The Little French Guesthouse – Helen Pollard

Emmy has persuaded her boyfriend, Nathan to take time off from work and take a holiday. They have spent the last five years doing nothing but working. They know it means that they will have to work hard before they go on holiday and work even harder to catch up when they come home, but for Emmy she thinks this extra effort will be worth it, to maintain their relationship.

So they find themselves in the French countryside, in a guesthouse, belonging to Rupert and his wife Gloria.

Nathan finds something else in this guesthouse, the owners wife, Gloria and decides to take time off from his relationship with Emmy as well as from work. Emmy has to process this whilst dealing with Rupert who falls and injures himself and quite possibly might have had a heart attack.

The relaxing holiday Emmy was after is perhaps not what she is going to get.

Thrust into a situation that she cannot control, that she cannot market and out a spin onto the positive side of it all, she finds herself helping Rupert in the guesthouse. Her guilt for what has happened makes her feel responsible, which is one of the quirky but frustrating ways in which Emmy’s brain works. She has plenty of others as the book progresses.

The French countryside, the smell of good fresh coffee, croissants and the warmth of the sun and the locals in the village, soon calm and act as a balm to Emmy. She finds herself suddenly involved in everything and makes new friends and lovers, it seems that Nathan is perhaps just becoming a distant memory.

Even after extending her holiday for a week she will have to return to England and face Nathan somehow. Emmy leaves all the colour and vibrancy of the guesthouse and newly formed friendships behind that she has embraced in such a short period and returns home.

But can those holiday dreams that she knows everyone comes back with become a reality?

This book is lovely, charming and heart warming, I felt like I was on holiday at the guesthouse too. It does not have the falseness of some chick-lit, which here is a good thing it has much more substance than some I have read. I cared a lot about the people and was drawn into the surroundings very easily. Which is why I enjoyed it so much and would love to know how Emmy deals with the choices she makes.

Thank you to the publisher and netgalley for the opportunity to read this book.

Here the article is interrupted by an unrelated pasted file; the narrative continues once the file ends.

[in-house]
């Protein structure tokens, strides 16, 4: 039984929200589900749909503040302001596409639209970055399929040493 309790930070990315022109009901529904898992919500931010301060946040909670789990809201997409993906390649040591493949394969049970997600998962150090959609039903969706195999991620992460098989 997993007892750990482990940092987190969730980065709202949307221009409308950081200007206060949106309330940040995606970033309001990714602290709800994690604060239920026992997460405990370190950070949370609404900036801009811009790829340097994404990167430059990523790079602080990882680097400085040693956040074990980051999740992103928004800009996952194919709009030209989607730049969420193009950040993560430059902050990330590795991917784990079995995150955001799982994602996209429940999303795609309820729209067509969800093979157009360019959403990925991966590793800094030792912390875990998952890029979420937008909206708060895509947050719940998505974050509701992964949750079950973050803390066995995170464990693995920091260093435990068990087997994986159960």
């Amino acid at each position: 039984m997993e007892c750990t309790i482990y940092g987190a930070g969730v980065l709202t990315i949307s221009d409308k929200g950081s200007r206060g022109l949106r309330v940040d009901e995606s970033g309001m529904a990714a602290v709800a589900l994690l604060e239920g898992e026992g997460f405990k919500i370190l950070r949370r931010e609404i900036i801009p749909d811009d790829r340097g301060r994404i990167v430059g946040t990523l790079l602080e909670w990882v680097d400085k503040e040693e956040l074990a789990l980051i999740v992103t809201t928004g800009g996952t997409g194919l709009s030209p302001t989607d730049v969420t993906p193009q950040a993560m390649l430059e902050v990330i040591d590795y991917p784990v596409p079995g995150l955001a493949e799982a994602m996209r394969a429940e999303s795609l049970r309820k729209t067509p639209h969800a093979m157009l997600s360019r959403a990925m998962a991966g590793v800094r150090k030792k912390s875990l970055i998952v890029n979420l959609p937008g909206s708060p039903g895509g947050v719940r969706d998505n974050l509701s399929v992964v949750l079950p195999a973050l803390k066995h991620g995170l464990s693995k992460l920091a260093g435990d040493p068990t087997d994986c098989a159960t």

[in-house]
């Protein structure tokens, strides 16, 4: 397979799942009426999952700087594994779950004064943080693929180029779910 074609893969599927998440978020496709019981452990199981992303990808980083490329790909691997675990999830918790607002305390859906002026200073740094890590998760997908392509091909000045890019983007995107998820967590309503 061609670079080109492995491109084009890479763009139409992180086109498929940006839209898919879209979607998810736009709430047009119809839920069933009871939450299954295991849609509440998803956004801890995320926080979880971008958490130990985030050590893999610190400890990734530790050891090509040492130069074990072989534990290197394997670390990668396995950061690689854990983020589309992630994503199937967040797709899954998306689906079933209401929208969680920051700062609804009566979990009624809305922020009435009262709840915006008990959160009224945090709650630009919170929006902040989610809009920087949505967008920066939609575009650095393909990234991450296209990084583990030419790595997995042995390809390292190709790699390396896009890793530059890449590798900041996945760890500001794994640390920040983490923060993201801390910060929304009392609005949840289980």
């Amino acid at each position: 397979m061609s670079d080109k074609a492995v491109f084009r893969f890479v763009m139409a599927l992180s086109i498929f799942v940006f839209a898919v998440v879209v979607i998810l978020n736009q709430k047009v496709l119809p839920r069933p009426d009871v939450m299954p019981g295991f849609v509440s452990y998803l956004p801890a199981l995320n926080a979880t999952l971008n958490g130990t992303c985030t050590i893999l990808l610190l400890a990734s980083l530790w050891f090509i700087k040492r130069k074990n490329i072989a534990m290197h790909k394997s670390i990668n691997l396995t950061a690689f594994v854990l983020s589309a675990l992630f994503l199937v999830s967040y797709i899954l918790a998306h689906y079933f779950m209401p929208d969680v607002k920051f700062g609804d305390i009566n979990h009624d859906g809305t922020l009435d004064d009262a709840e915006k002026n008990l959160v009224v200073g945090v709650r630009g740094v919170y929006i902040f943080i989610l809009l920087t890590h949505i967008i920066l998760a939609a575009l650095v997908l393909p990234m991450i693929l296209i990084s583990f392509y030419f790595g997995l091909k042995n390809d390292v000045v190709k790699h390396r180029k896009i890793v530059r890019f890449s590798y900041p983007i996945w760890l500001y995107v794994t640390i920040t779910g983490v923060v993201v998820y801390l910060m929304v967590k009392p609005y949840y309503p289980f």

The Little French Guesthouse is out today. 

First Quarter – The Luminaries

I decided as one of my challenges for 2016, was to finally get round to reading The Luminaries. And summing it all up in four posts throughout the year, this being the first post and slightly later than I planned it to be posted, but here I am nonetheless.

I am ironically at the First Quarter point, not even a quarter of the way through the book. Goodreads tells me it is 17%.

I think the main reason for this is because I am not reading the book enough (stating the obvious) and also I am reading from the hardback copy. This is not conducive to snuggling down under the covers to read for fear of concussion.

I might have to invest in a paperback copy in the near future.

That said, and with fear of impending concussion I am making my way through the novel at a rather slower pace than anticipated, which sums up quite a lot of my reading this year so far.

The characters in the book are in abundance and I am having to get straight in my head who is who and how the feature in the story so far. I knew it was going to be complex.

Walter Moody has arrived in Hokitika, he has stumbled upon the twelve different men drawn together in rather strange circumstances and telling their version of a tale. Death, sex and money seem to be the main thread. Ironically rather than twelve signs of the zodiac, I was more thinking of 12 men on a jury making a decision on something.

I think at this point I need to keep reading.

The Chic Boutique on Baker Street

Amanda has a successful career and a successful boyfriend and lives and works hard in the city.

Suddenly she has nothing, no career, no boyfriend. So she decides to disappear and take herself away and set up a boutique in Westfield, a Yorkshire village, selling the things that she enjoys making. It seems a good place to make a new start.